August 2007 features the re-release of "Death in Winter" a paperback release of a 2005 hardcover TNG novel. This release sets up a series of post-Nemesis TNG novels starting in September (just in time for TNG’s 20th anniversary).
"Death in Winter" by Michael Jan Friedman
I’ve been reading books for nearly thirty years and reading Star Trek books for about twenty-two years. In all those years, there have only been a few novels that I couldn’t finish. The only reason I finished Michael Jan Friedman’s "Death in Winter" was to write a review.
Set in the aftermath of Star Trek: Nemesis, "Death in Winter" focuses around two poles: Beverly Crusher and Jean-Luc Picard.
In the wake of Shinzon’s rampage, Doctor Beverly Crusher has left the USS Enterprise to take over Starfleet Medical. One of her first acts is to travel (undercover) to Kevrata, a world subject to Romulan rule, where the native population is dying from a plague. The plague is similar to one that she experienced as a child. It is felt that Crusher’s previous experience will assist her on this mission. However, something goes horribly wrong and the mission fails.
Enter Jean-Luc Picard, who is sent – together with some old friends – to pick up where Crusher left off. Traveling with him are Pug Joseph and Dr. Carter Greyhorse, old ‘friends’ from their days on the Stargazer. When they arrive on Kevrata, they discover there is far more to the story than just a plague, and the Romulans are, of course, squarely involved.
Entering into "Death in Winter" is a painful experience in-and-of itself. The first hundred pages are dominated as much by the machinations of the Romulan Underground movement as it is by our familiar heroes. Inane and perfunctory banter between Romulan dissidents is enough by itself to make you want to close the book, but Beverly Crusher’s ‘undercover mission’ is an absolute joke. The entire tale unwinds in a slow, boring, and painfully obvious fashion. To make matters worse, this book took no chances; there are no storytelling risks in "Death in Winter" at all. Its ending will feel familiar to any fan of episodic television where the actors are under contract, because just by looking at the cover you know there is no real danger.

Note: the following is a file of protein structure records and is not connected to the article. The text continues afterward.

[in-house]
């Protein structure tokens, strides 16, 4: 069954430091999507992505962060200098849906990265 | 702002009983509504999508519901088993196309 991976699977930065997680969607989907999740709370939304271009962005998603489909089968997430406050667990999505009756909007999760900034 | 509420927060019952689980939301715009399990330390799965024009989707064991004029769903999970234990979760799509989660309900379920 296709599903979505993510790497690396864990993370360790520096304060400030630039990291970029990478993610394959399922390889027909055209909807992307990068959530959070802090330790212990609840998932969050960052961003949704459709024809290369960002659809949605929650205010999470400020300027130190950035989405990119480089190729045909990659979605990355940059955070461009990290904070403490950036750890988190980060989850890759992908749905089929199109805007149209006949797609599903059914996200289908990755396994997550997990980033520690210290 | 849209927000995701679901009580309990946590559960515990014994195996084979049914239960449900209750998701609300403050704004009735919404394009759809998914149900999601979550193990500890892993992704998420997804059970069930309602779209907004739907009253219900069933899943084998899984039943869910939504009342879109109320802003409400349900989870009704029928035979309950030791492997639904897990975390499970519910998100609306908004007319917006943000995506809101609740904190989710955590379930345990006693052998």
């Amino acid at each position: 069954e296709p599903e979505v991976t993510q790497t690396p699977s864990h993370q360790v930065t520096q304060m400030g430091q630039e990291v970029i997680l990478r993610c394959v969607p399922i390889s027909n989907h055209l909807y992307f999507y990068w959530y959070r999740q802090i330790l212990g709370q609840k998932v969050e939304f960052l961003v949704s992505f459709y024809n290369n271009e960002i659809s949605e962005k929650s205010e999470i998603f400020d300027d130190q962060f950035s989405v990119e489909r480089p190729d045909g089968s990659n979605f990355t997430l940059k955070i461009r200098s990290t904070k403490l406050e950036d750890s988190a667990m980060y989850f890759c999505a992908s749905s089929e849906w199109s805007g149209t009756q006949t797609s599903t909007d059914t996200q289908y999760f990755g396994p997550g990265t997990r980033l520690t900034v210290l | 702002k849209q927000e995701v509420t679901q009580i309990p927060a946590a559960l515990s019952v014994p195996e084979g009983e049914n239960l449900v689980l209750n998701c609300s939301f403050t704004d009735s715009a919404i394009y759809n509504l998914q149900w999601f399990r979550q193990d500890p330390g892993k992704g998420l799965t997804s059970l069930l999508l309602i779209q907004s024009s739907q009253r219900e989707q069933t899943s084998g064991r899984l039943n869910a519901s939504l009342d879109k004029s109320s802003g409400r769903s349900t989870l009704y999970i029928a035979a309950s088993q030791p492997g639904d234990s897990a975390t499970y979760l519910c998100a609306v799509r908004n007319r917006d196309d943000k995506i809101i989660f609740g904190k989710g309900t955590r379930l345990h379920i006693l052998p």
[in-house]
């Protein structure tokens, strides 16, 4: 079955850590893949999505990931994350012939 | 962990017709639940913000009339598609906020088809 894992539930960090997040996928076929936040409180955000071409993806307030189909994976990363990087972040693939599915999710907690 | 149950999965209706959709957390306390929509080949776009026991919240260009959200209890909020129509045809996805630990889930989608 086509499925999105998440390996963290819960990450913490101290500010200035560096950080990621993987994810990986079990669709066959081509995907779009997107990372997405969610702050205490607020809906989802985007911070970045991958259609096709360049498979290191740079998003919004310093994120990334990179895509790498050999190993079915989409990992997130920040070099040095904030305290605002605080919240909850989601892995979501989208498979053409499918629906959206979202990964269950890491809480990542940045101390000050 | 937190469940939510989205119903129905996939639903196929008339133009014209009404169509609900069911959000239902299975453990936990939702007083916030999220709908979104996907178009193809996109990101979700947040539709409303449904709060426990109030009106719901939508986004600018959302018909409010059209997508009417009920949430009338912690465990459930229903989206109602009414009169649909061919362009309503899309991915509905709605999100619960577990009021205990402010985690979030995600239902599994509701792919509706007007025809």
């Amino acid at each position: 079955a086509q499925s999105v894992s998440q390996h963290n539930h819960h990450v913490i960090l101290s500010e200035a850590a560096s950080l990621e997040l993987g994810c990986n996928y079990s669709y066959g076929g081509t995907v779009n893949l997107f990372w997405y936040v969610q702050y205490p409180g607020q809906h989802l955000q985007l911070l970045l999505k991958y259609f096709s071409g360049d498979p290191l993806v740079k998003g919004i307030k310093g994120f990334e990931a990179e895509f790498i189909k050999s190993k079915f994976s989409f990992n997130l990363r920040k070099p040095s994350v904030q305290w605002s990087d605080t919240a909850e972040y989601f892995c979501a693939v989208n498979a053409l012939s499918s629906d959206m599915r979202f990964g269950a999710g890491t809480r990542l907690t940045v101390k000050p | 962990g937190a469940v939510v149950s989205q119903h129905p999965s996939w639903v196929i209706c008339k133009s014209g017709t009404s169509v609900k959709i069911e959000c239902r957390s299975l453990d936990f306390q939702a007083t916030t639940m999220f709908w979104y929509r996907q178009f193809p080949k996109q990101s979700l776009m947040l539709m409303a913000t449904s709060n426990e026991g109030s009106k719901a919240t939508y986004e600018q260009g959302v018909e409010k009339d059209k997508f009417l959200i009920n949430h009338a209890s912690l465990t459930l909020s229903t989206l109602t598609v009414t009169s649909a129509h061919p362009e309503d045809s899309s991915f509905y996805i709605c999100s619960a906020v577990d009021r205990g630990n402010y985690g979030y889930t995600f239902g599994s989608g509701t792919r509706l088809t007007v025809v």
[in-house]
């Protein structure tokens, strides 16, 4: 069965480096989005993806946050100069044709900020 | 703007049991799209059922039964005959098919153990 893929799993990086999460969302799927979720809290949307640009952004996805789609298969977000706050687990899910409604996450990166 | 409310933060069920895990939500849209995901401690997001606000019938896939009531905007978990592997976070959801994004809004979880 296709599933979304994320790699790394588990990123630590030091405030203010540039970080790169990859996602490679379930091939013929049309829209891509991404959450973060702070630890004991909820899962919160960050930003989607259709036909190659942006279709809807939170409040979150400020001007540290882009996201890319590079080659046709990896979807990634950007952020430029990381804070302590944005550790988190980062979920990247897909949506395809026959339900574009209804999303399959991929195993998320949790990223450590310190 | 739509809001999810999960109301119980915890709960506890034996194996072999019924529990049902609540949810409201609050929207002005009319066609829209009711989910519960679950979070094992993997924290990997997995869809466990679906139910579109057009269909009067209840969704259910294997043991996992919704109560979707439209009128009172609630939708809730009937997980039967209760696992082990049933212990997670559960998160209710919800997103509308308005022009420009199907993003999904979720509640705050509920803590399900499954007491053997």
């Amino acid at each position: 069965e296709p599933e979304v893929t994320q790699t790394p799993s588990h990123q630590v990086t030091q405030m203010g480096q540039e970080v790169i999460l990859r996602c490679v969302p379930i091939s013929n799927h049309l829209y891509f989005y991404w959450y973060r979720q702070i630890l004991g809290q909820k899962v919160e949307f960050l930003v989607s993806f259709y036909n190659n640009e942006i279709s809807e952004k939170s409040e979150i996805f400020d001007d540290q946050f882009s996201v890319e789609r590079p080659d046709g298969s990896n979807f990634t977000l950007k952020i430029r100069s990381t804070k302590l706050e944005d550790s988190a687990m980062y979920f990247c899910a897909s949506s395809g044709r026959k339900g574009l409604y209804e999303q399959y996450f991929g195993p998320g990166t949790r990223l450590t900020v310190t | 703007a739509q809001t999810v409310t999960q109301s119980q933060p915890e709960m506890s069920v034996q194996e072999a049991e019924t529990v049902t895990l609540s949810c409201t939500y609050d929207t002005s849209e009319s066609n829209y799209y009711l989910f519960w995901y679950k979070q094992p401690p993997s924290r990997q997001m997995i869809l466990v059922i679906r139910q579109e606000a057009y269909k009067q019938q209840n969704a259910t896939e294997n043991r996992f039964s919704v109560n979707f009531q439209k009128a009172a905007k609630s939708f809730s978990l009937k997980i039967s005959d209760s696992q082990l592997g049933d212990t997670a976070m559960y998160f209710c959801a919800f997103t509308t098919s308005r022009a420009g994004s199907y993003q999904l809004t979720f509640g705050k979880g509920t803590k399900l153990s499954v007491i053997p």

On this outing, Friedman’s prose seems rushed and lacks a depth and luster that his former works have possessed. His sense of character, particularly in Beverly Crusher, seems off (only Picard seems remotely familiar – and that’s being extremely generous), there are no ‘guest stars’ to get halfway excited about (even Sela comes off flat and one-dimensional). Every last character in the book seems to be a cookie cutter image, designed to do only what they need to do and no more. Most Star Trek novels, even the most formulaic of them, have one or two personalities that grab you and make you feel some level of joy, sympathy, or other emotion. Nothing of the sort is going on here.
The storyline is no better than the characterizations. The basic premise is that Doctor Crusher (and eventually Picard and Greyhorse) are on a humanitarian mission. I am all for a storyline that would involve something ‘humanitarian’, this one flops miserably. Instead of using some creativity to develop a non-violent way to handle things, the phasers and disruptors start firing (and keep firing) throughout the story. While I expect that from the Romulans (though I could see a three-dimensional Sela coming up with a far better way of exerting terror on her subjects) I was disappointed that Friedman decided to take the easy way out, guns-a-blazin’.
"Death in Winter" comes with other Friedman baggage, namely a reliance on his previous books in the Stargazer series. Those who haven’t read many (or any) of the Stargazer books may find themselves somewhat confused about the drama surrounding Dr. Carter Greyhorse.
Perhaps the most disappointing feature of "Death in Winter" is the lack of any substantial time with the crew of the Enterprise. While Geordi and Worf would have warmed the positronic circuits of Data’s brain with their detective work, they really don’t do anything. This is especially disappointing for a book that purports to be a "Star Trek: The Next Generation" story.
In short, "Death in Winter" is an abysmal work – suffering from far too much formula and not enough creativity. It is not one of Michael Jan Friedman’s best outings in the Star Trek universe (it may well be his worst). "Death in Winter" – from the cover art to the bland storytelling, to the lackluster finish – offers little of value to the reader, except (presumably) filler material and back story that will be necessary for the follow-up, J. M. Dillard’s "Resistance", a September 2007 release.
Related: TNG Novels Chart New Course